DOL Brief In Lawsuit Over Advice Fiduciary PTE
On September 2, 2022, the Department of Labor filed a “cross-motion to dismiss for lack of jurisdiction or, in the alternative, for summary judgment, and opposition to plaintiffs’ motion for summary judgment” in Federation of Americans For Consumer Choice, Inc. v. Department of Labor, a lawsuit challenging DOL’s reinterpretation, in the preamble to its 2020 Prohibited Transaction Exemption (PTE) 2020-02, of its “five-part test” for determining whether a person is an “advice fiduciary” under ERISA. In this note, we briefly discuss DOL’s arguments in support of its motion – arguing that its reinterpretation of the five-part test did not change the 1975 rule, but rather adapted it to changing “market conditions,” applying a “facts and circumstances” analysis to certain key elements of the test.
Why this matters to sponsors: DOL’s “reinterpreted” five-part test may in some situations apply to sponsor officials – e.g., an HR official who casually gives advice about how to select a target date fund option. And, to the extent it expands the rules applicable to plan service providers/outside fiduciaries, sponsor fiduciaries will have an expanded duty to monitor.
In 1975, DOL published a rule for determining when a person becomes an ERISA fiduciary by virtue of giving advice to, e.g., a plan sponsor or participant. The heart of the rule was a five-part test for determining fiduciary status. Key elements of the five-part test included: that there was a “mutual agreement, arrangement or understanding” that advice would serve as a primary basis for investment decisions with respect to plan assets; and that the advice was provided on a “regular basis.”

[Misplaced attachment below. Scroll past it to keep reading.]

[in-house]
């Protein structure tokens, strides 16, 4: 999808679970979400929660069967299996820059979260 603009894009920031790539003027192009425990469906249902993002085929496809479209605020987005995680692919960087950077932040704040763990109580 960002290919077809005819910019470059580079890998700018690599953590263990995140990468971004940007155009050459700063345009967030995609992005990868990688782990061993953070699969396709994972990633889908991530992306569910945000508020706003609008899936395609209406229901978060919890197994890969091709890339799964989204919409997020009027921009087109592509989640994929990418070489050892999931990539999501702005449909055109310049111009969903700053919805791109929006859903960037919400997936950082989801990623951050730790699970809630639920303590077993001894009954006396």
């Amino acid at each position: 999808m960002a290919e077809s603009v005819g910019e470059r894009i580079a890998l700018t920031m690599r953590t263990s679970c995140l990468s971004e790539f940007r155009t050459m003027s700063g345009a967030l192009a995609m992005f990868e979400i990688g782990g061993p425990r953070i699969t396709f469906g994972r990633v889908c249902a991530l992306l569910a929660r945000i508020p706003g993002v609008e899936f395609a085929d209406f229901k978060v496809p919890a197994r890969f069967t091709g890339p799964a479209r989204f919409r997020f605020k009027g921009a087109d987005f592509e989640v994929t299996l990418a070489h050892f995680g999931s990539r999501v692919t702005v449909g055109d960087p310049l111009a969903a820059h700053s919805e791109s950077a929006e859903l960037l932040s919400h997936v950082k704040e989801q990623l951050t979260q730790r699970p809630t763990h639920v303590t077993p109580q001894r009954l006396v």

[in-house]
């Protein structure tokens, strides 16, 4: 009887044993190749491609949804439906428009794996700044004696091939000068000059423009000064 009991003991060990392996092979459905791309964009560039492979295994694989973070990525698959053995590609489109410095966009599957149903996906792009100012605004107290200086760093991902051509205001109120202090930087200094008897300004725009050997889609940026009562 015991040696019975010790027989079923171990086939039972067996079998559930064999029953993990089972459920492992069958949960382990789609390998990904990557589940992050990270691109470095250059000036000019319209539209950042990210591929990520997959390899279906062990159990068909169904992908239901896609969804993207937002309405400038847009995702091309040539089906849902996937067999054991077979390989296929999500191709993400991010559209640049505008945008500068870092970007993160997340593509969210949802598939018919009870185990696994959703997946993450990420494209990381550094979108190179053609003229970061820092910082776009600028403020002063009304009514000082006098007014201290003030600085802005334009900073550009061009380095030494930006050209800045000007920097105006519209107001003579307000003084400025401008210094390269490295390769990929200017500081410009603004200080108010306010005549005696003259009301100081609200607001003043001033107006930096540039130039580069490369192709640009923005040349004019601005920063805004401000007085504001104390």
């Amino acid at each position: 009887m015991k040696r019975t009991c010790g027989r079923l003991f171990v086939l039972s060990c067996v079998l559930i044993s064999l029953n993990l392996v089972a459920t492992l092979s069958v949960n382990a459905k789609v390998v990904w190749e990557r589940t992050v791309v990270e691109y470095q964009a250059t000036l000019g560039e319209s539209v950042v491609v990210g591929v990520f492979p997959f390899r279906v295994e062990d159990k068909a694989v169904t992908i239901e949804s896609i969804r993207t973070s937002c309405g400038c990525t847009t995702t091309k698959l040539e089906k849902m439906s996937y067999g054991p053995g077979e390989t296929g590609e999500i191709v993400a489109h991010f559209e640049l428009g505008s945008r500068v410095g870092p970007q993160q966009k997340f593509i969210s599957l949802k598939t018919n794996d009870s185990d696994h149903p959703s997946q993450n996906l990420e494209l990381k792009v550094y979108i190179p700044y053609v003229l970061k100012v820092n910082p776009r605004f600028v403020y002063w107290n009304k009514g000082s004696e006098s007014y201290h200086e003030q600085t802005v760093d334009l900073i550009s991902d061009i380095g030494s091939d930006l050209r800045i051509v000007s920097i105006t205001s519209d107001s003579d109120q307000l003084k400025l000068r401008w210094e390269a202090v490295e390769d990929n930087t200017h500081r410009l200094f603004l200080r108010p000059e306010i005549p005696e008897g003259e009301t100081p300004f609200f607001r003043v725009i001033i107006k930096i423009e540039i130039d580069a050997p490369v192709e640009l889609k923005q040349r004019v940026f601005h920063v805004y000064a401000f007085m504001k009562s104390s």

Prior to publication of the preamble to PTE 2020-02, the “mutual agreement, arrangement or understanding” element of the five-part test was interpreted as allowing advisers to avoid fiduciary status by disclaiming any such agreement. And its “regular basis” element was interpreted as meaning that an initial sales conversation/contact was not “fiduciary advice.” And, in a 2005 Advisory Opinion, DOL took the position that ERISA fiduciary rules did not apply to rollovers.
In 2016, DOL finalized its 2016 “Fiduciary Rule,” characterized by the Fifth Circuit Court of Appeals as “an overhaul of the investment advice fiduciary definition, together with amendments to six existing exemptions and two new exemptions to the prohibited transaction provision in both ERISA and the [Tax] Code.” That rule explicitly applied ERISA fiduciary advice rules to rollovers, eliminated the mutuality and regular basis requirements, and required that advice fiduciaries enter into a contract (the “Best Interest Contract”) promising to conform to “impartial conduct” standards.
In changing these rules (and in the subsequent 2020 reinterpretation of the five-part test), DOL’s primary target has been rollovers, persons giving advice about whether to rollover, which firm to rollover to, and how to invest rolled over assets.
In 2018, the Fifth Circuit vacated the Fiduciary Rule.
In the face of the Fifth Circuit’s 2018 decision, in an effort (it is fair to say) to save as much of the substance of the Fiduciary Rule as possible, the preamble to the 2020 PTE “reinterpreted” the five-part test’s mutuality and regular basis rules, subjecting them to an “objective” “facts and circumstances” analysis. Thus, after the publication of the PTE, a mutual understanding could be found even where there was an explicit disclaimer of mutuality, and the regular basis test could be satisfied (critically with respect to a rollover) based on the existence of a continuing advice relationship after the initial contact (that is, after the rollover).